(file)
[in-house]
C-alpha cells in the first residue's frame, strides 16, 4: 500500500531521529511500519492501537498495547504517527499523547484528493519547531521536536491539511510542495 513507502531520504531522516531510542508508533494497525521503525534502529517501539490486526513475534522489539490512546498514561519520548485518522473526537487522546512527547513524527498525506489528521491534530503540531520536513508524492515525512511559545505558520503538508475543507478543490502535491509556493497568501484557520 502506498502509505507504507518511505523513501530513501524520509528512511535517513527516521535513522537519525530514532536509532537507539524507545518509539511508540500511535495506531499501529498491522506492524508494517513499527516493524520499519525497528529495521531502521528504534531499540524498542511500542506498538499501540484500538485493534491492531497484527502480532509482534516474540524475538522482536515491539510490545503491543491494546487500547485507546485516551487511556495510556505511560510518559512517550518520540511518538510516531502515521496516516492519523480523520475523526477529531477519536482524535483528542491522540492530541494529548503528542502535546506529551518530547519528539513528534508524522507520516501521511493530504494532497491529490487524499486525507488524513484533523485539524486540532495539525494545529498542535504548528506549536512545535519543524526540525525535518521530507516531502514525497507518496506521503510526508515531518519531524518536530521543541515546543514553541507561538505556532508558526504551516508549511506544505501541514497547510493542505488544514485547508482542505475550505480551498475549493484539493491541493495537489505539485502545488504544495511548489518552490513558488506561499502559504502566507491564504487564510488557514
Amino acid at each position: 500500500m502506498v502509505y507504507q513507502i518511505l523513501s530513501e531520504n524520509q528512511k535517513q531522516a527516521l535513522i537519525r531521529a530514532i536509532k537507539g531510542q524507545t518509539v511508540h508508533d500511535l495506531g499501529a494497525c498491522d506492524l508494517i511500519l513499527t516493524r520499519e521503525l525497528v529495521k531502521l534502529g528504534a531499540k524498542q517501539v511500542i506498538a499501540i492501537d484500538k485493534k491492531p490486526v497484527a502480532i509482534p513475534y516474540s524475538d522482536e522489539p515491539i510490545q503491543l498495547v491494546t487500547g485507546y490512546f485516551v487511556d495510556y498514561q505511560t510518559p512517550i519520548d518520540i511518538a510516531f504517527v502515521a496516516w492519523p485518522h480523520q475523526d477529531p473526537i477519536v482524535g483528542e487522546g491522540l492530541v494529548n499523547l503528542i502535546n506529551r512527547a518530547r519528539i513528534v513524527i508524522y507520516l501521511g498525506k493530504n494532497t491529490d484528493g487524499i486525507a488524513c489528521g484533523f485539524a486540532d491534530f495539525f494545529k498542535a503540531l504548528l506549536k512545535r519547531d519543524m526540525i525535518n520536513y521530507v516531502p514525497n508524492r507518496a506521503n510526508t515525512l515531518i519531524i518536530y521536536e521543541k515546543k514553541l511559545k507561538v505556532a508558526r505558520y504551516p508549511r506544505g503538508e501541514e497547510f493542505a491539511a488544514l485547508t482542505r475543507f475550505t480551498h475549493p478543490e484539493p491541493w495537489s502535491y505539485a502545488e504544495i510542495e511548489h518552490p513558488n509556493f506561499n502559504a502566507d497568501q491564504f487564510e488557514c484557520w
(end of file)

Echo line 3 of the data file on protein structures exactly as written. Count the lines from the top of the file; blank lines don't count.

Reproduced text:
Amino acid at each position: 500500500m502506498v502509505y507504507q513507502i518511505l523513501s530513501e531520504n524520509q528512511k535517513q531522516a527516521l535513522i537519525r531521529a530514532i536509532k537507539g531510542q524507545t518509539v511508540h508508533d500511535l495506531g499501529a494497525c498491522d506492524l508494517i511500519l513499527t516493524r520499519e521503525l525497528v529495521k531502521l534502529g528504534a531499540k524498542q517501539v511500542i506498538a499501540i492501537d484500538k485493534k491492531p490486526v497484527a502480532i509482534p513475534y516474540s524475538d522482536e522489539p515491539i510490545q503491543l498495547v491494546t487500547g485507546y490512546f485516551v487511556d495510556y498514561q505511560t510518559p512517550i519520548d518520540i511518538a510516531f504517527v502515521a496516516w492519523p485518522h480523520q475523526d477529531p473526537i477519536v482524535g483528542e487522546g491522540l492530541v494529548n499523547l503528542i502535546n506529551r512527547a518530547r519528539i513528534v513524527i508524522y507520516l501521511g498525506k493530504n494532497t491529490d484528493g487524499i486525507a488524513c489528521g484533523f485539524a486540532d491534530f495539525f494545529k498542535a503540531l504548528l506549536k512545535r519547531d519543524m526540525i525535518n520536513y521530507v516531502p514525497n508524492r507518496a506521503n510526508t515525512l515531518i519531524i518536530y521536536e521543541k515546543k514553541l511559545k507561538v505556532a508558526r505558520y504551516p508549511r506544505g503538508e501541514e497547510f493542505a491539511a488544514l485547508t482542505r475543507f475550505t480551498h475549493p478543490e484539493p491541493w495537489s502535491y505539485a502545488e504544495i510542495e511548489h518552490p513558488n509556493f506561499n502559504a502566507d497568501q491564504f487564510e488557514c484557520w